I honestly don’t know how else Philly can come up with the 10 or so WAR that they’re going to need to compete in this division. The alternative is to pay $140+ mil for an old, mediocre team that will just depress the hell out of the fan base.

Dr. Internet
Member
Dr. Internet
3 years 10 months ago

Carlus Ruiz doesn’t even play for the Phillles. Maybe you should check ur facts and actualy watch a game before printing this on the internet.

Drew
Guest
3 years 10 months ago

Hey Doc, I thought Ruiz was a pro wrassler, right? You might know him by his nickname, though: El Choochacabra.

Dr. Internet
Member
Dr. Internet
3 years 10 months ago

LOL. Shit.

Dr. Internet
Member
Dr. Internet
3 years 10 months ago

Ha ha. This article. RIFLMOA. Ha ha.

yaboynate
Member
yaboynate
3 years 10 months ago

…Dayn?

…MOM?!?!?!?

Jack Stephens
Guest
3 years 10 months ago

Dr. Internet: The uterus of your mother should be ashamed that it ever incubated you! GOLD FISH!

hk
Guest
hk
3 years 10 months ago

I may be missing something, but in the article, the author projects 42.3 WAR from 14 players and says they need a way to find 7 or 8 more WAR. However, it seems to me that the other 11+ players who will fill out the 25-man roster should generate 4 WAR or so before they even look at upgrading the roster shown above. For instance, this year, Brian Schneider + Eric Kratz have provided 0.7 WAR combined (in 65% of the season) as the back-up catchers, Bastardo + Contreras + Diekman + Horst + Schwimer + Valdes have provided 1.0 WAR combined so far despite relatively uninspiring results – caused in part by bullpen mismanagement – and the bench players like Nix + Thome + Pridie + others have also provided 1.0 WAR. Therefore, it would seem that 50 WAR would be attainable with the current roster, an equally or more productive bullpen and bench and upgrades at CF (Bourn?) and 5th SP (Anibal Sanchez or even Joe Blanton?).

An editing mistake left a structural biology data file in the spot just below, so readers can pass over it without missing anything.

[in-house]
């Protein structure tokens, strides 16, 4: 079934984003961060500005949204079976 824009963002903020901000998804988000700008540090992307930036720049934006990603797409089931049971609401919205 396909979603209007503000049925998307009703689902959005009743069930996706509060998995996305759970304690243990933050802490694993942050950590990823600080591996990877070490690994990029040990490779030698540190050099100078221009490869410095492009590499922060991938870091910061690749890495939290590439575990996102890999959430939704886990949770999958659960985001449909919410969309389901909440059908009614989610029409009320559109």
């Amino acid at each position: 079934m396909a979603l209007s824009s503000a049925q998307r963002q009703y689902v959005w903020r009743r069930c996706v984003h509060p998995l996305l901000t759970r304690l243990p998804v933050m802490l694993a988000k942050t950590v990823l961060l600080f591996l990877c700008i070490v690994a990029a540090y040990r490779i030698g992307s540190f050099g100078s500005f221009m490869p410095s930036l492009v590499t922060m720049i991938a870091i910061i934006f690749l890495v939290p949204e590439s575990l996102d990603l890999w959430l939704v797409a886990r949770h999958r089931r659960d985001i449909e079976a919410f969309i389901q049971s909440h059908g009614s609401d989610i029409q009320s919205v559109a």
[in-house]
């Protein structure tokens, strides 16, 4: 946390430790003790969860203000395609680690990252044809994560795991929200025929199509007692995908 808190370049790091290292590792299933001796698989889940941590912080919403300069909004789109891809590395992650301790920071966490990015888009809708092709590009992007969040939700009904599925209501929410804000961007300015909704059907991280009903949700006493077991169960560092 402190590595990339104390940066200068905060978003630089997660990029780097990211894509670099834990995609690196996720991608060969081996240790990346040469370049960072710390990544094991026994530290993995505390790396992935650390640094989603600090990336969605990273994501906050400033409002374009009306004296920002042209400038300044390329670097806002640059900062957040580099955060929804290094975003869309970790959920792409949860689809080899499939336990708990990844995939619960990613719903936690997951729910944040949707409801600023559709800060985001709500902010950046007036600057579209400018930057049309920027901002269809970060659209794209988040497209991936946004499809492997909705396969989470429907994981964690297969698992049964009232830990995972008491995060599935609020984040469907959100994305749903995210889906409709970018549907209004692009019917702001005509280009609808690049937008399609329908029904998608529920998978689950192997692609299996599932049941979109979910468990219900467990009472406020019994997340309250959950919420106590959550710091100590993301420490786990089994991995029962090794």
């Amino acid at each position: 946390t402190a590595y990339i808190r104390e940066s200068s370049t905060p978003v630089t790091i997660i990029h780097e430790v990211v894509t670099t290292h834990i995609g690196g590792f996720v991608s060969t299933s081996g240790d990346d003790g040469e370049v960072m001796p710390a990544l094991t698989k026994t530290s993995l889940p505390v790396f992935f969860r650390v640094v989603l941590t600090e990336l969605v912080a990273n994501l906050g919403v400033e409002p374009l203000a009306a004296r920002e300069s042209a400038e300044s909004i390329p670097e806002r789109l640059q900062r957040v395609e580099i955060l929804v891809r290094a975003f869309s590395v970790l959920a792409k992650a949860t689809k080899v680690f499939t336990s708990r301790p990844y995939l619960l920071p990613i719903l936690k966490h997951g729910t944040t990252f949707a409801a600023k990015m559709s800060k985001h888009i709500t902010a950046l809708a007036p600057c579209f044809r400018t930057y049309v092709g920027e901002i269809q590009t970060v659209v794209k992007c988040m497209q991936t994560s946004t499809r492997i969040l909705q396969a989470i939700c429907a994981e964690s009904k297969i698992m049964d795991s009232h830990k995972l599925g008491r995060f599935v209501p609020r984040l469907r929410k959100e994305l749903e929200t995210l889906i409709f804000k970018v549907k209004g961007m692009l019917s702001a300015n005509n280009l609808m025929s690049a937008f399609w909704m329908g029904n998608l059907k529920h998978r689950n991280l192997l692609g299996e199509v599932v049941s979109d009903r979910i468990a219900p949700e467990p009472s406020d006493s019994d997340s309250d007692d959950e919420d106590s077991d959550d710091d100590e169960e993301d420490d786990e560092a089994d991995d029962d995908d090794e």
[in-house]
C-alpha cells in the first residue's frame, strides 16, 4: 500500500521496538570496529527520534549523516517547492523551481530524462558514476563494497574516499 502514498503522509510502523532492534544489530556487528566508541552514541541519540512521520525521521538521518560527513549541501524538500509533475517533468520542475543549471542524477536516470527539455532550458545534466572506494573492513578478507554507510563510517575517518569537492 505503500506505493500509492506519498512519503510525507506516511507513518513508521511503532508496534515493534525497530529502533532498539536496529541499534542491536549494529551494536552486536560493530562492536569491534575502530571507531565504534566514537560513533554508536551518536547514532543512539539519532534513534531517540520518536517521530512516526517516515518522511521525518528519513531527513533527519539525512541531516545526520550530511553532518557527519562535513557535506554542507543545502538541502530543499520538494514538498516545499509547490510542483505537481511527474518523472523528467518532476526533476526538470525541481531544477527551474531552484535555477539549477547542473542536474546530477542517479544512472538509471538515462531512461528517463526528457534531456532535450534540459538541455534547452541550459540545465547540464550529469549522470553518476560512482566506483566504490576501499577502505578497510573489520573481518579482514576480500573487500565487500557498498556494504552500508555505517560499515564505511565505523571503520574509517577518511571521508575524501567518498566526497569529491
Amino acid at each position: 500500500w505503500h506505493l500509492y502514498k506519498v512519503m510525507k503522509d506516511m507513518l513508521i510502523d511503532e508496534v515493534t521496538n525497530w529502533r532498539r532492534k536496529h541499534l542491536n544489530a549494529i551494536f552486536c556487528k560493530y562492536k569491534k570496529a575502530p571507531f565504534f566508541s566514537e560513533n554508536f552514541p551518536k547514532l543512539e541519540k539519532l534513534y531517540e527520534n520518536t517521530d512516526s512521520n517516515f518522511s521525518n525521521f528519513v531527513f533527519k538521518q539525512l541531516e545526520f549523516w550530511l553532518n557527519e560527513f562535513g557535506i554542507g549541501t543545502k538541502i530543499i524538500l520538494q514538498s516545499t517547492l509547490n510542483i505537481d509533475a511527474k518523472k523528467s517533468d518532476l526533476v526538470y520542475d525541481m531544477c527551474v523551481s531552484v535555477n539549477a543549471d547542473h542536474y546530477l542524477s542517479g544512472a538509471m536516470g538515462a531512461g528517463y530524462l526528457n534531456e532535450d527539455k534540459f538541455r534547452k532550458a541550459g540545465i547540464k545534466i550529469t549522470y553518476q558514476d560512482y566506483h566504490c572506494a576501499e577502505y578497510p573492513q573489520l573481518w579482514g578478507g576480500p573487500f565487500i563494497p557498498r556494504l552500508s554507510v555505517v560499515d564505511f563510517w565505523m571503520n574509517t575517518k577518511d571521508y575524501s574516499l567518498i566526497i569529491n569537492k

Will
Guest
Will
3 years 10 months ago

“Here, for example, are all the field players on that team to produce 1.0 WAR or more. (Note: conveniently, the contributions of the players between 0.0 and 1.0 WAR appear to be cancelled out by the players who produced negative WAR.)”

“And here are the contributions of the pitchers (again, those with more than 1.0 WAR produced, as the population with fewer than 0.0 WAR is, once again, mostly cancelled out by the negative-WAR group)”

For every Schneider and Kratz you have a Michael Martinez and Ty Wigginton (who have been worth a combined -1.3 WAR), and Qualls, Savery, Sanches and Rosenberg (who’ve been worth a combined -1.3 WAR).

hk
Guest
hk
3 years 10 months ago

As I wrote, “I may be missing something”. Thanks for pointing out what I was missing.

nik
Guest
nik
3 years 10 months ago

I could see Victorino coming back on a team friendly deal if he proves he still has something left in LA. He’s either injured or in a serious decline.

KM
Guest
KM
3 years 10 months ago

The bullpen wont likely be as bad next year either. Early injuries to Contreras, Hearndon, Stutes & DeFratus forced guys like Savery, diekman, schwimmer, etc into roles they probably weren’t ready for. And the ill-considered Qualls signing didn’t help either. Does that equate to a contending team? No idea. But there is certainly plenty of room for improvement.

Jesse
Guest
Jesse
3 years 10 months ago

I just stumbled on this article, but let me nonetheless point out why its total hooey.

34, 33, 34, 37, 34, 25, 29, 29,
the respective ages of the guys you’ve pegged for their opening day field positions next year.
Their current WAR total might not end up exceeding 10, yet you expect it to double next year and reach 20.
Zips ros for what its worth, likes the nats and braves way more than it likes the phillies. thats a more reasonable way of using that information than just multiplying by 5 and saying look! 20 war!